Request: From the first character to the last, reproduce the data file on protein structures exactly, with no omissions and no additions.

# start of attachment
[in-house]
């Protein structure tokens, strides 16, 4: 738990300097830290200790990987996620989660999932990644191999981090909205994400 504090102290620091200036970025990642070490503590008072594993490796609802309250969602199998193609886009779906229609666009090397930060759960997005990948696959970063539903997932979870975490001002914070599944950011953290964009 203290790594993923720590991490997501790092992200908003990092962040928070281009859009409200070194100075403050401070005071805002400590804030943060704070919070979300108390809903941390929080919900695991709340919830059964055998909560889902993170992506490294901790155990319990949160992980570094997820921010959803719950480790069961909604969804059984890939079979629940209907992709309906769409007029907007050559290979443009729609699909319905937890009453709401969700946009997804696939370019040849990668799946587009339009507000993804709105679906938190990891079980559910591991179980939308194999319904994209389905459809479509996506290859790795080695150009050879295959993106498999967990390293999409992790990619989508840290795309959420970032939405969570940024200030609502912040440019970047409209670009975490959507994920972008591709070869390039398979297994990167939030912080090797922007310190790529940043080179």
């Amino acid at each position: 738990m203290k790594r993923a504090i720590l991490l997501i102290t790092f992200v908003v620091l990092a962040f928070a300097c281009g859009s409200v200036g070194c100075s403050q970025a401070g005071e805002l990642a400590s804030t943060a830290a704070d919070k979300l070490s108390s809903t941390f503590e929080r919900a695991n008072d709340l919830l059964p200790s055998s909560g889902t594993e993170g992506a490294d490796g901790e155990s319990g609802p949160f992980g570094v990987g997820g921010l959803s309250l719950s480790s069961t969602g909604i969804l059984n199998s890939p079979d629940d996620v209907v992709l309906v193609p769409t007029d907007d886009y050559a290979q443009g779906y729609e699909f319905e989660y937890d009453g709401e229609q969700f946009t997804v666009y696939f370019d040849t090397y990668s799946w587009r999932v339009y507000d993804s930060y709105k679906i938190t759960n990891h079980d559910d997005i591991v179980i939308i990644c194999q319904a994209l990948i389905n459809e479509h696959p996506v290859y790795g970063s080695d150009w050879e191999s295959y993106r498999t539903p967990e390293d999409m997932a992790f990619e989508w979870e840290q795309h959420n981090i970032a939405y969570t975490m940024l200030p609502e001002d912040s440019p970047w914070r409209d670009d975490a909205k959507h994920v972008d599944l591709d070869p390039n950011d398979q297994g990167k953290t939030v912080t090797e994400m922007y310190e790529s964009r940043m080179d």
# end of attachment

[in-house]
């Protein structure tokens, strides 16, 4: 738990300097830290200790990987996620989660999932990644191999981090909205994400 504090102290620091200036970025990642070490503590008072594993490796609802309250969602199998193609886009779906229609666009090397930060759960997005990948696959970063539903997932979870975490001002914070599944950011953290964009 203290790594993923720590991490997501790092992200908003990092962040928070281009859009409200070194100075403050401070005071805002400590804030943060704070919070979300108390809903941390929080919900695991709340919830059964055998909560889902993170992506490294901790155990319990949160992980570094997820921010959803719950480790069961909604969804059984890939079979629940209907992709309906769409007029907007050559290979443009729609699909319905937890009453709401969700946009997804696939370019040849990668799946587009339009507000993804709105679906938190990891079980559910591991179980939308194999319904994209389905459809479509996506290859790795080695150009050879295959993106498999967990390293999409992790990619989508840290795309959420970032939405969570940024200030609502912040440019970047409209670009975490959507994920972008591709070869390039398979297994990167939030912080090797922007310190790529940043080179």
């Amino acid at each position: 738990m203290k790594r993923a504090i720590l991490l997501i102290t790092f992200v908003v620091l990092a962040f928070a300097c281009g859009s409200v200036g070194c100075s403050q970025a401070g005071e805002l990642a400590s804030t943060a830290a704070d919070k979300l070490s108390s809903t941390f503590e929080r919900a695991n008072d709340l919830l059964p200790s055998s909560g889902t594993e993170g992506a490294d490796g901790e155990s319990g609802p949160f992980g570094v990987g997820g921010l959803s309250l719950s480790s069961t969602g909604i969804l059984n199998s890939p079979d629940d996620v209907v992709l309906v193609p769409t007029d907007d886009y050559a290979q443009g779906y729609e699909f319905e989660y937890d009453g709401e229609q969700f946009t997804v666009y696939f370019d040849t090397y990668s799946w587009r999932v339009y507000d993804s930060y709105k679906i938190t759960n990891h079980d559910d997005i591991v179980i939308i990644c194999q319904a994209l990948i389905n459809e479509h696959p996506v290859y790795g970063s080695d150009w050879e191999s295959y993106r498999t539903p967990e390293d999409m997932a992790f990619e989508w979870e840290q795309h959420n981090i970032a939405y969570t975490m940024l200030p609502e001002d912040s440019p970047w914070r409209d670009d975490a909205k959507h994920v972008d599944l591709d070869p390039n950011d398979q297994g990167k953290t939030v912080t090797e994400m922007y310190e790529s964009r940043m080179d």